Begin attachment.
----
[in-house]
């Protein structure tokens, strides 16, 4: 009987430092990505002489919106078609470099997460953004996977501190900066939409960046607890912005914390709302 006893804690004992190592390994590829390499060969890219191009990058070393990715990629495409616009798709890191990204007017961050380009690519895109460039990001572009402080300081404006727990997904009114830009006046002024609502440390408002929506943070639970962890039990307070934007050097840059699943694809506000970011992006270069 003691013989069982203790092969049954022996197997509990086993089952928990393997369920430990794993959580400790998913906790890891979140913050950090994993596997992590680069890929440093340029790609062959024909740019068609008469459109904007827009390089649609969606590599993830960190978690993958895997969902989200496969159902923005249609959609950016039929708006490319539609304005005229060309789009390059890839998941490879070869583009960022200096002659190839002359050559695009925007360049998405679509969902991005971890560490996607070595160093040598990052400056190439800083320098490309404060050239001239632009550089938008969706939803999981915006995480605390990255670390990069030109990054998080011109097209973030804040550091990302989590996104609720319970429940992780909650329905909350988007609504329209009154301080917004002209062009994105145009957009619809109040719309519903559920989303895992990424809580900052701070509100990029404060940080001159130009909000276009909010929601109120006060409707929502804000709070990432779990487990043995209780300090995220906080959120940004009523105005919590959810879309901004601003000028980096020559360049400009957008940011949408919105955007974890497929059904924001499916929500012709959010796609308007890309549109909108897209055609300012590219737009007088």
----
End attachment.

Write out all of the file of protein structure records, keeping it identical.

[in-house]
């Protein structure tokens, strides 16, 4: 009987430092990505002489919106078609470099997460953004996977501190900066939409960046607890912005914390709302 006893804690004992190592390994590829390499060969890219191009990058070393990715990629495409616009798709890191990204007017961050380009690519895109460039990001572009402080300081404006727990997904009114830009006046002024609502440390408002929506943070639970962890039990307070934007050097840059699943694809506000970011992006270069 003691013989069982203790092969049954022996197997509990086993089952928990393997369920430990794993959580400790998913906790890891979140913050950090994993596997992590680069890929440093340029790609062959024909740019068609008469459109904007827009390089649609969606590599993830960190978690993958895997969902989200496969159902923005249609959609950016039929708006490319539609304005005229060309789009390059890839998941490879070869583009960022200096002659190839002359050559695009925007360049998405679509969902991005971890560490996607070595160093040598990052400056190439800083320098490309404060050239001239632009550089938008969706939803999981915006995480605390990255670390990069030109990054998080011109097209973030804040550091990302989590996104609720319970429940992780909650329905909350988007609504329209009154301080917004002209062009994105145009957009619809109040719309519903559920989303895992990424809580900052701070509100990029404060940080001159130009909000276009909010929601109120006060409707929502804000709070990432779990487990043995209780300090995220906080959120940004009523105005919590959810879309901004601003000028980096020559360049400009957008940011949408919105955007974890497929059904924001499916929500012709959010796609308007890309549109909108897209055609300012590219737009007088």